CLAIM TO FAME: Arnold Obey ’68 holds an elite standing in the world of marathon runners. The retired Staten Island public school principal, who celebrated his 70th birthday this year, has completed 37 consecutive New York City Marathons.
THE MARATHON LEADERBOARD: Today’s TCS New York City Marathon started in 1970, and Obey has run every one since 1980. According to marathon records, 21 people have completed 35 or more; the top finisher has run 41.
EXCEPTION: Obey (pronounced “OH-bee,” as in Obi-Wan Kenobi) kept his perfect record of consecutive marathons despite suffering a stroke and undergoing heart surgery in 2012. The marathon was canceled that year because Hurricane Sandy had devastated large portions of the city just days earlier. Staten Island, where the marathon begins, was especially hard hit.
PAIN? WHAT PAIN? After Obey tumbled out of bed one night in February 2012, half-paralyzed from a stroke, he learned some new things about his body. For example, he had a congenital hole in his heart. Despite his many years of high-level athletics, it had never bothered him. Or maybe he had just ignored the signs. There was an incident a few years earlier, on his regular Sunday afternoon group run, when suddenly his left leg “froze.” He stopped running and told the group, “Go on, I’ll catch up with you.” After some time, he was able to start running again. He ran back by himself — about 7 miles. In hindsight, he had likely suffered a small stroke.
“YOU’RE OUT OF YOUR MIND!” Obey grew up in the Bronx and came to Wagner for the opportunity to attend a small college on a basketball scholarship. During his sophomore year, he tried out for the track and field team to keep up his conditioning after basketball season ended. He ran sprints and also did the long jump and triple jump; he held the school record in the triple jump for over 30 years, with a leap of 44’ 11 ½”. (In 1991, he was inducted into the Wagner Athletic Hall of Fame for his basketball and track and field achievements.) “When I saw the long distance runners — the guys running a mile, 2 miles — I said, ‘You’re out of your mind!’”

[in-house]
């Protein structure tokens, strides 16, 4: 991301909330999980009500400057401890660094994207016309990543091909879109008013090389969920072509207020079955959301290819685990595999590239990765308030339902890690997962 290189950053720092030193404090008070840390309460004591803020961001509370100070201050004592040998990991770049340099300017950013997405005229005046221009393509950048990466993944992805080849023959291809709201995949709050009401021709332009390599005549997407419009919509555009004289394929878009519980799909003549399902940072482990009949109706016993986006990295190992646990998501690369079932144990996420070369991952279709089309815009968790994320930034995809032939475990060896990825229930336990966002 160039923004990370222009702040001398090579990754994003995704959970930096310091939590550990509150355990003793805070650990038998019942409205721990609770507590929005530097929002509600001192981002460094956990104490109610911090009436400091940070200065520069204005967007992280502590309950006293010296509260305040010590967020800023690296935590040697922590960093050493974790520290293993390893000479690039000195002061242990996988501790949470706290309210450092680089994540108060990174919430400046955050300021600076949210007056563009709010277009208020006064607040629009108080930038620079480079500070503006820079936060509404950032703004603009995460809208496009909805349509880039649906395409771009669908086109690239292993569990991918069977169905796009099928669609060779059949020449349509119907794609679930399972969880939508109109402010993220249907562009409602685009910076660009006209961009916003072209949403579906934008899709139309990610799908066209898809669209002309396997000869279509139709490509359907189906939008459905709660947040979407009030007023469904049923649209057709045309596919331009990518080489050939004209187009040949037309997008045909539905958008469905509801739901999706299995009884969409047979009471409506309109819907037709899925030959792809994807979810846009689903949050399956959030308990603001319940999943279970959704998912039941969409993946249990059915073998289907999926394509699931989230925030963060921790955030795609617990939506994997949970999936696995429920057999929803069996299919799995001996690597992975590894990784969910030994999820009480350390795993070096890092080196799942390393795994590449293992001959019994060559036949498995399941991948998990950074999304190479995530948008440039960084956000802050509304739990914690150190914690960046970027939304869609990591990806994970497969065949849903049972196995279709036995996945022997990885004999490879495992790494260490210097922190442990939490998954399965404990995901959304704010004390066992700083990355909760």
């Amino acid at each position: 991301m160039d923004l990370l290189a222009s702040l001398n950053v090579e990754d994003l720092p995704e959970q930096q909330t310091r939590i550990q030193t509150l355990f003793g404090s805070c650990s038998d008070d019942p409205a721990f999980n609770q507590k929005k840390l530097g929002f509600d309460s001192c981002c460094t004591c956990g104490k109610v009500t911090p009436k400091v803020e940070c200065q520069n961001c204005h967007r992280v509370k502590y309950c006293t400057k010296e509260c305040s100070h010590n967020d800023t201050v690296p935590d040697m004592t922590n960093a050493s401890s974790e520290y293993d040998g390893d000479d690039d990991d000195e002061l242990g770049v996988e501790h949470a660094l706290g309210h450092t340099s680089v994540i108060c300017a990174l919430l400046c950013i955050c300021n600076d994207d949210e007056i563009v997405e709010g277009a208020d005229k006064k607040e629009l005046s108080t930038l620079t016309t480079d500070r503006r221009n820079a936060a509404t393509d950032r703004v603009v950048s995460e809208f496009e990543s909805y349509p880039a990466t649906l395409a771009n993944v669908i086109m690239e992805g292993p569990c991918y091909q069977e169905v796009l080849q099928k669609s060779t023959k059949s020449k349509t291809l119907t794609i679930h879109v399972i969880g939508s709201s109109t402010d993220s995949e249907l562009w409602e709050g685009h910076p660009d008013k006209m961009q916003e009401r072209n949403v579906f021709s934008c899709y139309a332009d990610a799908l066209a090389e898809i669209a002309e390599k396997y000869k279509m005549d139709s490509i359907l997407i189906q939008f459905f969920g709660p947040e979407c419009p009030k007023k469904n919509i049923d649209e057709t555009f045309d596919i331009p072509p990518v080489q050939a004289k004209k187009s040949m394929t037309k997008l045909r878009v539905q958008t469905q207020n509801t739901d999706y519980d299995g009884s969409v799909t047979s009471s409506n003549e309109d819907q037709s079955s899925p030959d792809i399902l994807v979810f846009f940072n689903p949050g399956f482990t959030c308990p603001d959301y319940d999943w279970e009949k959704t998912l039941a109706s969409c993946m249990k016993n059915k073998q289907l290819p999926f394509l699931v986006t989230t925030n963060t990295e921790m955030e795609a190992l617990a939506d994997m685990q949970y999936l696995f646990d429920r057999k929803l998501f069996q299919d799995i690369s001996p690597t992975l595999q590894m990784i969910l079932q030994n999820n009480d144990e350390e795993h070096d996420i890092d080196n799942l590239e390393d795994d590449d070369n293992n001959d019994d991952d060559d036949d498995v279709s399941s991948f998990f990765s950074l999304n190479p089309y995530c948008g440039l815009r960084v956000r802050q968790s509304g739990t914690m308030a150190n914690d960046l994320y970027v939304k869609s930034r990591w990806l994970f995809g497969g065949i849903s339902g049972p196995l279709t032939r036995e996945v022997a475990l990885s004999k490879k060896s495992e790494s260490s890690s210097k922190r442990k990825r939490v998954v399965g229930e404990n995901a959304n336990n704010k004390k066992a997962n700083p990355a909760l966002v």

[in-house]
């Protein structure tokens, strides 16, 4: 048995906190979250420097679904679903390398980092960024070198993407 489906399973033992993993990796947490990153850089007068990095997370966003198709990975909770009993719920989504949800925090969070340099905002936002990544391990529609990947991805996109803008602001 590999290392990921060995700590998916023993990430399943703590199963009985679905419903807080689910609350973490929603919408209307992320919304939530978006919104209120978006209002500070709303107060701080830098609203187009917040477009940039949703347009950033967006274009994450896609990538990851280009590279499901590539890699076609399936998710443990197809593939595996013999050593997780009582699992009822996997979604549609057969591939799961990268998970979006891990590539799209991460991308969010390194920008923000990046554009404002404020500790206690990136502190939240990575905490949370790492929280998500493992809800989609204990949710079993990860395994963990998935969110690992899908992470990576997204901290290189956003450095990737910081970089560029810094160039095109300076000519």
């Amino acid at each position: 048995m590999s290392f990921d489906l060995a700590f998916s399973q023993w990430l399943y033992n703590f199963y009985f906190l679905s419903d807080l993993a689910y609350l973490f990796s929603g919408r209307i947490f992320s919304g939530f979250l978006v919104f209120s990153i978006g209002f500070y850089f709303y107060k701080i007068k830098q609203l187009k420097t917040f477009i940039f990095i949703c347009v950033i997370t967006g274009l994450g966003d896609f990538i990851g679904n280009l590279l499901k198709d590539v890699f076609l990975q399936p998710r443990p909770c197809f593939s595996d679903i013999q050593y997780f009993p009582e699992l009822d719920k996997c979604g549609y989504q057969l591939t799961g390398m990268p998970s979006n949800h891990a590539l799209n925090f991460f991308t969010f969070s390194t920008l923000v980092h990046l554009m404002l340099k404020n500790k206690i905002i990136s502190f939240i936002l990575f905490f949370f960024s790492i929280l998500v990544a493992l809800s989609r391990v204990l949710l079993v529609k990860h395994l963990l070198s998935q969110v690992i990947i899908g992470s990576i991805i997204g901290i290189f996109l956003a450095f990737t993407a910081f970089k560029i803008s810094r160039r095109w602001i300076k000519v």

BECOMING A LONG-DISTANCE RUNNER: That changed after he graduated. Besides teaching in Staten Island public schools, he coached basketball and was a high school referee. But, he wasn’t playing, and he wanted to stay in shape. So, he joined a neighborhood running group. His wife, Cheryl, would run with him; it turned out to be a good time to “solve the world’s problems,” as he says jokingly, or at least to talk through family issues. Daily at about 5:30 a.m., he started with 3 miles, before building up to 5 miles, 7 miles, a half marathon, and finally a marathon.
BEST OF ALL: Obey has completed multiple Boston Marathons as well as the Disney World and the Philadelphia marathons, but NYC remains his favorite because of the crowds and entertainment all along the way. And that’s the simple reason why he keeps doing it, year after year: “I enjoy it, it’s a good time.”
FAVORITE SPOTS: One of Obey’s favorite scenes comes right at the beginning, when the runners cross from Staten Island into Brooklyn on the Verrazano Bridge, and he looks at the view of Manhattan across the harbor and the FDNY boats shooting out red-white-and-blue-colored water down below. Other favorite mile markers are 16, when he crosses the Queensboro Bridge into Manhattan, and 22, when he runs down Fifth Avenue from the Bronx into Central Park. “You know you’re almost home.”
MEMORABLE MOMENTS: Obey has run the marathon in the pouring rain with lightning flashing down First Avenue in 1997. He has run the marathon in the record heat of 1984. He has run the marathon with his wife and with two of his daughters, Celisse ’89 (also a star of Seahawk basketball) and Tonya. He saw boxer Floyd Patterson, two-time world heavyweight champion, running the course with him in 1983. His favorite run of all was 1982, the year he achieved his best time: 3:31:54.
NOTABLE CHANGES: In 1980, Obey’s first year in the marathon, 12,512 people finished the race; last year, that number was 51,394, again setting the record as the world’s largest marathon. The numbers of bands playing and spectators cheering along the route have multiplied proportionately. Obey also notes the increase in women’s participation — they made up only 12 percent of the field in 1980, and 42 percent last year. Technological changes have meant that he now gets an accurate accounting of his time. Each runner has a chip in his or her bib that records exactly when they cross the start and finish lines. It also allows friends to follow a runner’s progress through the marathon’s mobile app and on the website.
HOW TO BECOME A MARATHONER: According to Obey, it’s no big secret. “One, you have to start running. You’re not going to get out of bed and run a marathon. But if you can run 3 miles, you can build up to run a marathon.” He recommends a 16-week training program you can find online.
NO PLANS TO QUIT: Obey runs almost every day — but since he retired, in 2002, he doesn’t have to go out at 5:30 a.m. anymore. He still runs with his Sunday group that meets in Clove Lakes Park. How many more marathons is he going to do? “I don’t know. My back is starting to bother me, so we’ll see.”